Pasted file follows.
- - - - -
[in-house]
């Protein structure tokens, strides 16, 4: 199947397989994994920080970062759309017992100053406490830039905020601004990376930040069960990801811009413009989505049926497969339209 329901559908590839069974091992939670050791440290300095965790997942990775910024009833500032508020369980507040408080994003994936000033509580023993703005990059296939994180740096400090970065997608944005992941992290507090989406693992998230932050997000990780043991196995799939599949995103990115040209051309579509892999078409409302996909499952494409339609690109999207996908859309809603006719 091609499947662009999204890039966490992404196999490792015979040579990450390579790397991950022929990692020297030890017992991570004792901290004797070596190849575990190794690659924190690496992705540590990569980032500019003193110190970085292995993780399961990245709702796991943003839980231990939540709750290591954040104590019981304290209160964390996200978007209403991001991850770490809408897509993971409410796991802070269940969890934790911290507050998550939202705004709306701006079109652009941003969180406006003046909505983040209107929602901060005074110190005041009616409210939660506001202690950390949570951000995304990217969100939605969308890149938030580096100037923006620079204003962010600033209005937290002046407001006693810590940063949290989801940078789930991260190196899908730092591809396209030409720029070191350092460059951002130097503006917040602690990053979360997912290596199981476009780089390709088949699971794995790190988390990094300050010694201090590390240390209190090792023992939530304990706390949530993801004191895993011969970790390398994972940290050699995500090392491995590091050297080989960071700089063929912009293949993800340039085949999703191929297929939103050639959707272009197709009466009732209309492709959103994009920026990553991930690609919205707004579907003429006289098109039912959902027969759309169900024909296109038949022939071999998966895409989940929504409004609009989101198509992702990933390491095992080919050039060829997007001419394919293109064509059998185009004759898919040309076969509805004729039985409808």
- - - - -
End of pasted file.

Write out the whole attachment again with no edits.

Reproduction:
[in-house]
């Protein structure tokens, strides 16, 4: 199947397989994994920080970062759309017992100053406490830039905020601004990376930040069960990801811009413009989505049926497969339209 329901559908590839069974091992939670050791440290300095965790997942990775910024009833500032508020369980507040408080994003994936000033509580023993703005990059296939994180740096400090970065997608944005992941992290507090989406693992998230932050997000990780043991196995799939599949995103990115040209051309579509892999078409409302996909499952494409339609690109999207996908859309809603006719 091609499947662009999204890039966490992404196999490792015979040579990450390579790397991950022929990692020297030890017992991570004792901290004797070596190849575990190794690659924190690496992705540590990569980032500019003193110190970085292995993780399961990245709702796991943003839980231990939540709750290591954040104590019981304290209160964390996200978007209403991001991850770490809408897509993971409410796991802070269940969890934790911290507050998550939202705004709306701006079109652009941003969180406006003046909505983040209107929602901060005074110190005041009616409210939660506001202690950390949570951000995304990217969100939605969308890149938030580096100037923006620079204003962010600033209005937290002046407001006693810590940063949290989801940078789930991260190196899908730092591809396209030409720029070191350092460059951002130097503006917040602690990053979360997912290596199981476009780089390709088949699971794995790190988390990094300050010694201090590390240390209190090792023992939530304990706390949530993801004191895993011969970790390398994972940290050699995500090392491995590091050297080989960071700089063929912009293949993800340039085949999703191929297929939103050639959707272009197709009466009732209309492709959103994009920026990553991930690609919205707004579907003429006289098109039912959902027969759309169900024909296109038949022939071999998966895409989940929504409004609009989101198509992702990933390491095992080919050039060829997007001419394919293109064509059998185009004759898919040309076969509805004729039985409808």